Presented by:

June Mark

from Education Development Center

Bernat Romagosa

from Snap!, MicroBlocks

Bernat is a software developer from Barcelona. He develops for Snap! and MicroBlocks, and is the author of Snap4Arduino and a bunch of other Snap! modifications.

Kristen Reed

from Education Development Center

Kate Coleman

from Education Development Center

Volunteer Hosts
Thanks for helping with Snap!Con 2020!

Shannon Hearn

from UC Berkeley

The Math+C project at Education Development Center (EDC) is developing a coherent integration of CS ideas and skills into elementary mathematics, using programming as a language to help children express and explore mathematical ideas. We start from the broad hypothesis that programming, used this way, changes how children learn mathematics; and that it helps develop and expose children's computational thinking (CT), in particular, abstraction, precision of specification, and algorithm. Programming can give children a medium and language for mathematical and computational thinking and offers teachers and children opportunities to see children’s thinking in new and useful ways. We are investigating how integrating programming and CS concepts into grades 2–5 supports mathematics learning and computational thinking.

We will share four microworlds we have designed for grade 2 mini-units, and share ideas for other extensions and other microworlds appropriate for grades 3–5:

Number line: Children start by programming combinations of ±3 and ±5 to see what numbers they can make, and to build fluency adding and subtracting within 20, predicting results mentally. Later, they extend that through 1000.

Using 1s, 10s, 100s: Children build ideas about number and numeral, about rounding, and about place value as they add and subtract 1, 10 or 100 starting at any number, both through programming a Dinosaur to add and by building fluency in their own mental computation. They also generalize and apply the structure of adding 9 or adding 11 to a given number. They build blocks from their scripts and see if the machine “gets it right.”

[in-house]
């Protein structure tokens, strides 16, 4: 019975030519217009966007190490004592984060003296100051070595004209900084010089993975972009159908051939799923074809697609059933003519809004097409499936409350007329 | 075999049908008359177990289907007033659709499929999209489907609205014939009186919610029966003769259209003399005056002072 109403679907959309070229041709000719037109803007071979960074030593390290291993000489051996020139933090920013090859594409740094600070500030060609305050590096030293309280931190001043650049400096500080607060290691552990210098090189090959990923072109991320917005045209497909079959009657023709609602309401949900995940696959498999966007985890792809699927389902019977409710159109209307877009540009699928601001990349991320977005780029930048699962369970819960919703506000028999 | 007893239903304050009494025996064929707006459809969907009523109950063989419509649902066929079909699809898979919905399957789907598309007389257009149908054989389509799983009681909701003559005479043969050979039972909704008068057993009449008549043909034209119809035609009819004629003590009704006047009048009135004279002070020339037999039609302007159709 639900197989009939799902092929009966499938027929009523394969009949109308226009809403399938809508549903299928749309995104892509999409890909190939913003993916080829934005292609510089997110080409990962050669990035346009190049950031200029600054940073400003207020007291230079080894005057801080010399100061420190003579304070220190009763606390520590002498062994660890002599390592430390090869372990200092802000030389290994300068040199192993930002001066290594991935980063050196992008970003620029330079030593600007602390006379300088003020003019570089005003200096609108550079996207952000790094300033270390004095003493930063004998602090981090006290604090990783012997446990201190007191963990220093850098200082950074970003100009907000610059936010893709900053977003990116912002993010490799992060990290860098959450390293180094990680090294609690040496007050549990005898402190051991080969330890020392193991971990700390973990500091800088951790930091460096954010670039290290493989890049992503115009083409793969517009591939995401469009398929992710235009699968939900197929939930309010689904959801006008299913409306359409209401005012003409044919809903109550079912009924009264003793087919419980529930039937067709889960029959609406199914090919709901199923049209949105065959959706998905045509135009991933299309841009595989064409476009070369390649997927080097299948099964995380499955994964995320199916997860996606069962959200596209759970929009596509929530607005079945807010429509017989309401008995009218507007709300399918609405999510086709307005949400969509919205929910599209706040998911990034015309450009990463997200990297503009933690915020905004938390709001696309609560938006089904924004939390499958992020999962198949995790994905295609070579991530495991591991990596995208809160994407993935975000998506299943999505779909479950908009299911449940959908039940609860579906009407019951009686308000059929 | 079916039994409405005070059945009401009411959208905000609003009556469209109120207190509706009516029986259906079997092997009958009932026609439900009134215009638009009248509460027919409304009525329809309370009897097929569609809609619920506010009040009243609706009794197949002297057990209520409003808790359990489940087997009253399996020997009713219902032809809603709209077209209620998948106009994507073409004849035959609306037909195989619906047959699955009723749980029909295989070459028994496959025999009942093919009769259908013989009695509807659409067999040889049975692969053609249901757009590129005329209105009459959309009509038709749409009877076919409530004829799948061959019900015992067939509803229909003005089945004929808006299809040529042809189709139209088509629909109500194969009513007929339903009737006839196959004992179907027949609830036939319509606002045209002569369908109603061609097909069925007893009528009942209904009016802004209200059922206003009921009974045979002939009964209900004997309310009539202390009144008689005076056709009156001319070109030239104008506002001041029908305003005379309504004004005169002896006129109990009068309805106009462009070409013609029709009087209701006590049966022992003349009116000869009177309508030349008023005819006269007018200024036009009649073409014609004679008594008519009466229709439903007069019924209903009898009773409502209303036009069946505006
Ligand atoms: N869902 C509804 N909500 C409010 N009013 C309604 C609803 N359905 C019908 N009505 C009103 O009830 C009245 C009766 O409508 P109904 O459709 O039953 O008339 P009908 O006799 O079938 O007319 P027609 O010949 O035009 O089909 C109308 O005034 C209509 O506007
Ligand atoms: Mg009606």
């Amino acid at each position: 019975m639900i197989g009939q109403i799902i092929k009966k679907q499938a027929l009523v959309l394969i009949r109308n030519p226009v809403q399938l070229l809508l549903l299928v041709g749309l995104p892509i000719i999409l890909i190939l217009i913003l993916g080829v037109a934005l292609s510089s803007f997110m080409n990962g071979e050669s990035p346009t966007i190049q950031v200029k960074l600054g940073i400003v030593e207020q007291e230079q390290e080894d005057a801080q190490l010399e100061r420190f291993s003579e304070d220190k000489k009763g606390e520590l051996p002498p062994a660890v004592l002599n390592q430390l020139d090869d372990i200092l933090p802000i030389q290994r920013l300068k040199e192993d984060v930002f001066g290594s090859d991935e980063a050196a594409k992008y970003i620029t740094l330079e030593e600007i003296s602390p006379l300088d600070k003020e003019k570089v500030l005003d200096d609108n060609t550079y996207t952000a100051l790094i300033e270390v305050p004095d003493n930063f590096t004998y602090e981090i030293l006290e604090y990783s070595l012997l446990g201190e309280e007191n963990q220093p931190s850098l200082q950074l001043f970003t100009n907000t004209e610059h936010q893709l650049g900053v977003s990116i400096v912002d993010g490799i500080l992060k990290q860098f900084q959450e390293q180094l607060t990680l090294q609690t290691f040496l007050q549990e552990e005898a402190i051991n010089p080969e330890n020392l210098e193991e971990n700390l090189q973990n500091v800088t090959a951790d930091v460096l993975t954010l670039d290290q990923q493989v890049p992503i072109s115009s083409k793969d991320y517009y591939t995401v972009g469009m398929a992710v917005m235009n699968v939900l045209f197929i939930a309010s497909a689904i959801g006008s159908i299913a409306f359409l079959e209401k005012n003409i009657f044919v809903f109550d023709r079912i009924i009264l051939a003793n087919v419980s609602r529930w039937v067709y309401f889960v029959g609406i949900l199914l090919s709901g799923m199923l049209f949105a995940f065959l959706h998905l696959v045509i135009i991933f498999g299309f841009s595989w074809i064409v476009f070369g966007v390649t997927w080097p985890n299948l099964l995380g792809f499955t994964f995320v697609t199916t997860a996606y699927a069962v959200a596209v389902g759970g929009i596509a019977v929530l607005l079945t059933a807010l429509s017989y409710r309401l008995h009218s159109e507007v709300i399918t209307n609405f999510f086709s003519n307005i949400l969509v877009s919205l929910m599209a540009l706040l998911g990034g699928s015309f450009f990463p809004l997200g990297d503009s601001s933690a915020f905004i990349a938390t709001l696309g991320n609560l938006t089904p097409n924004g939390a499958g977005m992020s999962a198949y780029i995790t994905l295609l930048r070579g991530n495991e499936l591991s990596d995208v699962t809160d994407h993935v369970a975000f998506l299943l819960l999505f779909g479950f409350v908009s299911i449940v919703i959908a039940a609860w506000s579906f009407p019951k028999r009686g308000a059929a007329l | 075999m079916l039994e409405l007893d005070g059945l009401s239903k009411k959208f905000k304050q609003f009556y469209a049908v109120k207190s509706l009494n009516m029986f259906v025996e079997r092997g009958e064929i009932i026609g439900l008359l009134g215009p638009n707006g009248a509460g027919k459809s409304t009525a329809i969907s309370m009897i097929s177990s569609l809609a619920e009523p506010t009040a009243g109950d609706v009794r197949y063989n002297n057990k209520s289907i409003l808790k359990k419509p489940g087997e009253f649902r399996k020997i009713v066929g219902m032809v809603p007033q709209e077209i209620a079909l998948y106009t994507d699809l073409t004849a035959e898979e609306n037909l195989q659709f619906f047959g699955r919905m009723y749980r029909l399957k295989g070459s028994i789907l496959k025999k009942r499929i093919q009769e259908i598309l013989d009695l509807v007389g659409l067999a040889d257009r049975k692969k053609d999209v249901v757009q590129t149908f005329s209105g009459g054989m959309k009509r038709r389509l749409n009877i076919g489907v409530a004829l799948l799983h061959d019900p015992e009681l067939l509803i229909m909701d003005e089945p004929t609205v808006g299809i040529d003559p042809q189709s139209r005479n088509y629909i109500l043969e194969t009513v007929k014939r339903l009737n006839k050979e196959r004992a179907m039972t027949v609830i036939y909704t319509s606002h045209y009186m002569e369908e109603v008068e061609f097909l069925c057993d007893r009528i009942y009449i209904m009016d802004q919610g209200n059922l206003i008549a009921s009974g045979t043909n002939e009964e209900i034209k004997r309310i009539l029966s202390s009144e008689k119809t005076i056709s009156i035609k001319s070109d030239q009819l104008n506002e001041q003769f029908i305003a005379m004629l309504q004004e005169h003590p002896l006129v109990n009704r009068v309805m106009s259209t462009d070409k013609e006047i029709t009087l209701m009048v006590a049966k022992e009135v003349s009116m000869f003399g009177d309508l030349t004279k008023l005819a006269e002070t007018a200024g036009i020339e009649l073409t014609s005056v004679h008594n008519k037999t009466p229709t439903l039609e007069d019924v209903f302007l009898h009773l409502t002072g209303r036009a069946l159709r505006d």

Moving on a map: Moving on a coordinate grid that represents a “town map”, children use blocks as a unit of measure to find and compare the distance between their friends’ houses and to explore re-usable algorithms.

Arrays: Children build small arrays anticipating simple multiplication.

Seven-year-olds are curious and fast-moving. The challenges of introducing programming to children this young—especially ones who’ve had no prior programming experience—and to do that in service of the mathematics that they are learning requires that the entry to programming be focused on the mathematics and that the computer and programming create no overhead. This ease is also critical for teachers. For this reason, we have developed a microworld environment that can allow us to preserve all the power of Snap! but tailor the environment to present all, but only, what the children initially need, and gradually reveal greater power and more features as children need them. This session will include discussion of the rationale and need for these microworld environments, the design of the environments and supporting instructional materials, and how these microworlds are implemented in Snap!. We will share video of second graders developing both mathematical and CS concepts and what we have learned about how children operate within these environments. Participants will be invited to solve the same puzzles themselves.

Microworld links:

Number Line:

Place Value (1s, 10s, 100s):

Town Map:


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Snap!Con 2020

Happening at the same time:

  1. BYOS: Build Your Own (Data) Services in NetsBlox
  2. Start Time:
    2020 July 30 08:00

    Zoom 2

  3. MQTT Extension
  4. Start Time:
    2020 July 30 08:00

    Zoom 3

  5. From Snap! to Python via Codification
  6. Start Time:
    2020 July 30 08:00

    Zoom 4

  7. Thursday Hallway
  8. Start Time:
    2020 July 30 08:00